New Study: Serious Mental Illnesses Improve on Ketogenic Diet
A small study led by University of Toulouse psychiatrist Dr. Albert Danan found that a whole-food ketogenic diet was safe, feasible, and associated with unprecedented improvements in the mental and physical health of people. hospitalized patients with severe mental illness.
Source: Suzi Smith, used with permission
The inspiration for this study
Dr. Danan is a psychiatrist practicing in Toulouse, France. The population it serves is comprised primarily of people of French and North African descent with severe and persistent mental illnesses, many of whom also suffer from metabolic diseases such as obesity, hypertension and type 2 diabetes.
After witnessing a marked improvement in seizures and autistic behaviors in a family member within weeks of adopting a ketogenic diet, Dr. Danan became interested in the diet’s potential to improve the psychiatric and metabolic state of its most treatment-resistant patients, regardless of diagnosis. He created a metabolic psychiatry treatment program within his local hospital where patients with chronic mental illness who had exhausted standard psychiatric therapies could attempt a ketogenic diet in a supportive, medically supervised environment.
Ketogenic diet protocol
Dr Danan admitted 31 of his patients with major depression, bipolar disorder or schizophrenia to the Clinique du Castelviel in Toulouse where they were given a ketogenic diet instead of the standard hospital fare. The program he implemented limits total carbohydrate intake to a maximum of 20 grams per day and was based on the ketogenic diet protocol used by Dr. Eric Westman in his metabolism research at Duke University. . [A description of the diet is included in the Supplemental Data.]
Symptoms of depression and psychosis improved in the 28 patients who followed the diet for more than two weeks, with improvements becoming noticeable in three weeks or less. 43% of patients achieved clinical remission and 64% were discharged from hospital with less psychiatric medication. Dr. Danan had never witnessed such an improvement in any of these patients, most of whom he had worked with for years or even decades, and all of whom had previously been hospitalized under his care once or more. .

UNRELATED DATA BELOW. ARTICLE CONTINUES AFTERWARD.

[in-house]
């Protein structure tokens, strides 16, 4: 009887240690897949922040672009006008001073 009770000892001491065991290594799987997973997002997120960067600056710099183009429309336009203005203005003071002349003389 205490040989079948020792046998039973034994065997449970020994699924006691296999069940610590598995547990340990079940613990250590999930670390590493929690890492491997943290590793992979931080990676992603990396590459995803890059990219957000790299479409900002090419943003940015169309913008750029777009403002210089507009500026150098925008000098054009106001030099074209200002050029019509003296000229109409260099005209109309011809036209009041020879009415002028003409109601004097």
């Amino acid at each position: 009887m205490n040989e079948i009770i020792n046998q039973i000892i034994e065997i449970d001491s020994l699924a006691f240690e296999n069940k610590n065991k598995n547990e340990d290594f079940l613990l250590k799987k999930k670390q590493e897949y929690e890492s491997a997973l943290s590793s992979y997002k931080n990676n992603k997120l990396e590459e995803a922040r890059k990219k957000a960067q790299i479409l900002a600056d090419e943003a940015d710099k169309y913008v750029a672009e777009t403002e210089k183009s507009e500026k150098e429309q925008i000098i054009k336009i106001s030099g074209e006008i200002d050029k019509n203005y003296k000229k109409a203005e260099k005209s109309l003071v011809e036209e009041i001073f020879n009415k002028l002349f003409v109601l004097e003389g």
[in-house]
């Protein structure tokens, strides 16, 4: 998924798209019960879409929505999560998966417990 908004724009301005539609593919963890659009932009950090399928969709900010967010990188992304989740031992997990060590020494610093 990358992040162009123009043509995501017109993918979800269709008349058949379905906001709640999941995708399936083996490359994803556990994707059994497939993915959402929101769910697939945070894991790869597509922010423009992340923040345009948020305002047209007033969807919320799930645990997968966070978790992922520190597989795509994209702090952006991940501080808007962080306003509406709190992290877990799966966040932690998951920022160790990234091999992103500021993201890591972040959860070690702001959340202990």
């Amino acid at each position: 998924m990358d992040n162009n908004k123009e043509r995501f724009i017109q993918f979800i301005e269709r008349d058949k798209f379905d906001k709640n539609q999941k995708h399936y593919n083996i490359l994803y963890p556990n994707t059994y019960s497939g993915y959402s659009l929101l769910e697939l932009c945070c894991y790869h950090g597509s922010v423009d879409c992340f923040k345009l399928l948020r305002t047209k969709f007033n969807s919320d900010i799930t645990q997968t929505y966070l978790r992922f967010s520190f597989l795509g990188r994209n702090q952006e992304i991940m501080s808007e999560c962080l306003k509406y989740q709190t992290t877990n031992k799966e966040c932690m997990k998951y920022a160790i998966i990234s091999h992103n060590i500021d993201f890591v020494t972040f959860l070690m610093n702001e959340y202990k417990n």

Patients also saw significant improvements in markers of metabolic health, including blood pressure, blood sugar, triglycerides, and weight:
All but one patient lost weight, including 96% of those taking antipsychotics, and nearly half achieved clinically significant weight loss [defined as ≥5% reduction in body weight]. This welcome result alone is a compelling argument for implementing KD. [ketogenic diet] in people taking antipsychotic medications, whether or not psychiatric symptoms improve in response to KD, because antipsychotic-induced weight gain is extremely difficult to counter.
Until now, evidence supporting ketogenic diets specifically for psychiatric disorders has been limited to hypothetical papers, animal studies, and a small but growing number of individual case reports.
As this was not a controlled trial, it is impossible to determine whether or not the ketogenic diet directly contributed to the reported results. However, as this is the first time that such a large and diagnostically diverse group of patients has been treated with a ketogenic diet in a hospital setting, these clinical observations serve to bridge the gap between existing case reports and controlled clinical trials already underway in other institutions around the world.
When asked to reflect on his experience as the principal investigator of this study, Dr Danan said:
During my career, I have been struck by the limits of conventional therapies in psychiatry. Most patients relapse and have a poor quality of life. Most of them suffer from dramatic weight gain, obesity, diabetes, hypertension and metabolic syndrome. The loss of life expectancy in this population can be measured by decades. This is a public health issue and much more attention needs to be paid to these issues.
The introduction of nutritional measures, especially the ketogenic diet, has helped me significantly to improve the results of therapy. The patients started to improve their metabolic status by losing weight, improving their blood pressure, etc., but most importantly, I observed real improvements in their psychiatric symptoms such as hallucinations, delusions and instability of the mood.
After conducting this study, I am convinced that nutritional measures can have a profound impact and lead to very significant benefits, which makes me say that this represents the future direction to be developed in psychiatric care.
Albert Danan MD designed and implemented the intervention and generated clinical data and observations. Georgia Ede MD conducted the literature review and wrote the manuscript. Eric C. Westman MD and Laura R. Saslow PhD performed statistical analyses. All authors contributed to the article and approved the final manuscript.